In 2015, digital Islamic services should reach an inflection point and start to take off across the Middle East region, a major development highlighted in Deloitte’s latest technology, media and telecommunications (TMT) predictions report for the Middle East.
If global and regional online benchmarks are used, Deloitte estimates that within the next three to four years the region’s digital Islamic economy will nearly double in size in terms of Muslim consumer spending potential on lifestyle products and services. From about $15 billion currently it is expected to touch and probably cross $30bn by 2018. Muslim consumer spending on digital Islamic services in the region, driven by already high digital media consumption, is likely to expand by as much as 25 to 30 percent across most areas of the Islamic economy in 2015 and beyond. The anticipated surge in growth is a combination of a number of factors which have converged to synergise demand (eg Dubai’s stated ambition to be the capital of the global Islamic economy, the Dubai Islamic Economy Development Centre’s initiatives in Islamic economy reports, events and awards and growth in digital services such as e-commerce).
In the years ahead, we expect the impending growth in digital Islamic services to widely proliferate across all areas of the region’s Islamic economy. In terms of size, the four largest growth areas of the digital Islamic economy (aside from Islamic finance) are in Islamic media, halal travel, modest fashion and halal food.
Islamic media: Although media, including recreation and culture, is not the largest in offline market size, it is certainly the most well developed online, echoed by many developments specifically in the Islamic media space, such as through the rise in Islamic media entrepreneurship. Notable examples include Kuwait’s The 99, a Muslim comic book series which rapidly expanded into gaming and television across the region and to more than 70 countries worldwide. Munshid Al Sharjah, a popular reality talent show similar in format to Arab Idol, but dedicated towards finding the next Nasheed (Islamic-inspired music) star from across the Muslim world, is another example of popular Islamic media content.
Halal travel: Online travel over the past 20 years has evolved to become one of the most core components of any travel, hotel, airline or tourism business. Naturally, the most pervasive of digital Islamic services are online bookings services, ratings and accreditation platforms. In particular, Islamic-friendly travel apps such as in-flight prayers and mobile travel guides have also proved to be popular, helping users to practice on the go. Regional examples include Hajj Salam, Omani Calendar, Islamiyat Bahrain, The Two Holy Mosques Gateway and many others.
Modest fashion: Unlike travel, the online fashion business is still small in comparison to the offline market, contributing only 4 per cent in clothing and footwear sales globally, and only 1 to 2 per cent in the region. However, growth in modest fashion over the past decade has also coincided with the growth of digital services. This has helped many local modest fashion designers to start up low-cost shops online (eg the region’s world-leading designers Rabiz Z and Balqees), engage with consumers directly through social media (eg Jordan’s Hijabik, established online following astounding feedback of sample designer items posted on Facebook), market themselves through online blogs and magazines (eg Kuwait-based Ascia AKF’s million-plus Instagram followers after only a year of modest fashion blogging) as well as to build their own business network and knowledge base online.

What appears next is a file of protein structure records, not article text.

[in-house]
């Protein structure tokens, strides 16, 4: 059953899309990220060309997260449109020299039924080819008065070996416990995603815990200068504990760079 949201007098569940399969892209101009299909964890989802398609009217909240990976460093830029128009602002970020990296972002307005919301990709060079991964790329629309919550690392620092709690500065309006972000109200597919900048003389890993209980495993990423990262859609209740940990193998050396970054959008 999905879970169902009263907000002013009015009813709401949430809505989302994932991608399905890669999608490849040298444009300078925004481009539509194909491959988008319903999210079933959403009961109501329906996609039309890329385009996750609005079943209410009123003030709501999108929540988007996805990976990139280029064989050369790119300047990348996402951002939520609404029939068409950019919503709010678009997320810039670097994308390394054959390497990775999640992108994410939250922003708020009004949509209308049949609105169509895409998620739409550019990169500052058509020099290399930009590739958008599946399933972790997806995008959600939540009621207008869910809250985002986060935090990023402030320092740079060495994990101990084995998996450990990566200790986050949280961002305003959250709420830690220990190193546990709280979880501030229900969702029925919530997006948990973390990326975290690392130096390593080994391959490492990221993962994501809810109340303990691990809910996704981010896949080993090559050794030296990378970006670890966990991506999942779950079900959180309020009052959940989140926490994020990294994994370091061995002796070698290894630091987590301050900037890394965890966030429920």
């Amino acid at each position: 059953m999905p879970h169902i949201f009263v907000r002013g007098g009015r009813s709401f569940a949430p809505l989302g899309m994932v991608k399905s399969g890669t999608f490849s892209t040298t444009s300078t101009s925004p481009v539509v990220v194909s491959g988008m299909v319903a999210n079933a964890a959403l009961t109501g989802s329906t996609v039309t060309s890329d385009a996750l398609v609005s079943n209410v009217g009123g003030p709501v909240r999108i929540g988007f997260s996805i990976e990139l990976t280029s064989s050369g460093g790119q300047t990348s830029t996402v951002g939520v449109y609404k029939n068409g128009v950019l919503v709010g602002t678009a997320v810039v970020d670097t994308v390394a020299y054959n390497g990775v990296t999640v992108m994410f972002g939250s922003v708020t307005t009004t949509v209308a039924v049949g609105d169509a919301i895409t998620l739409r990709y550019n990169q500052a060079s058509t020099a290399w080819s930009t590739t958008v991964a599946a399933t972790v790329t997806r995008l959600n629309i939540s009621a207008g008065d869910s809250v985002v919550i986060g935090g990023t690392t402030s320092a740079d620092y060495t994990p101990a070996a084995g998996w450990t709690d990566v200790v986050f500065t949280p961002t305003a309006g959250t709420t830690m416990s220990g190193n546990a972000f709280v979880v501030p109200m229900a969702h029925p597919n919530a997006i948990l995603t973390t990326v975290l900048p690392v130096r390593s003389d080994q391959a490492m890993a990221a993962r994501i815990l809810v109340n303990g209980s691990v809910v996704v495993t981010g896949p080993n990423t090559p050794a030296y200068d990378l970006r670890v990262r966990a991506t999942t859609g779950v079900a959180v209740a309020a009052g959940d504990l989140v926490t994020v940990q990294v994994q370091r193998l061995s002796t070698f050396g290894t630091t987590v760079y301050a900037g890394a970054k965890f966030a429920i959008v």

Halal food: Fundamentally, halal food is by far the largest sector, with its offline market representing more than 70 per cent of the overall Islamic economy (excluding Islamic finance and non-modest fashion spend), but with online sales at most only 0.1 per cent of the region’s offline market, and few dedicated home-grown halal food online and e-commerce services, it is also one of the most digitally immature. That said, offline market and e-commerce growth is strong, together providing plenty of opportunity to grow off a low base in this sector.
The growth and rising adoption of digital Islamic services is supported by underlying and complimentary trends across the region’s TMT space, fuelling its technology readiness. On the consumer side, smartphone penetration is predicted in 2015 to reach 30 to 40 per cent, with 70 million to 100 million upgrades across the region. Similarly, internet and fixed broadband penetration is predicted to reach about 38 per cent in total and 21 to 22 per cent of households respectively. The region’s majority millennials are also anticipated to spend significantly on media content this year, and short-form video, estimated at about 545 million hours per month, will be increasingly consumed alongside traditional television, at about 23 billion hours per month. On the enterprise side, the Internet of Things (IoT) has enabled smart cities as well as smart mosques. With 25 million IoT devices predicted to be shipped to the region and significant open data advancements expected to be made in 2015, the number of new smart city greenfield developments in the GCC is anticipated to double in two to three years, with its open data rankings expected to break into the top half of the world’s most “open” countries in three to five years.
In the past decade there have been great advancements in the region’s social and technology development. Many of these trends will carry forward and bring to light many new developments this year. Coupled with growth in the Islamic economy, the stars have naturally aligned.
The writers are with Deloitte in the Middle East. Santino Saguto is a consulting partner and the TMT leader for the Middle East; Gareth Pereira is the consulting director for TMT; Adil Parvez is a senior consultant for TMT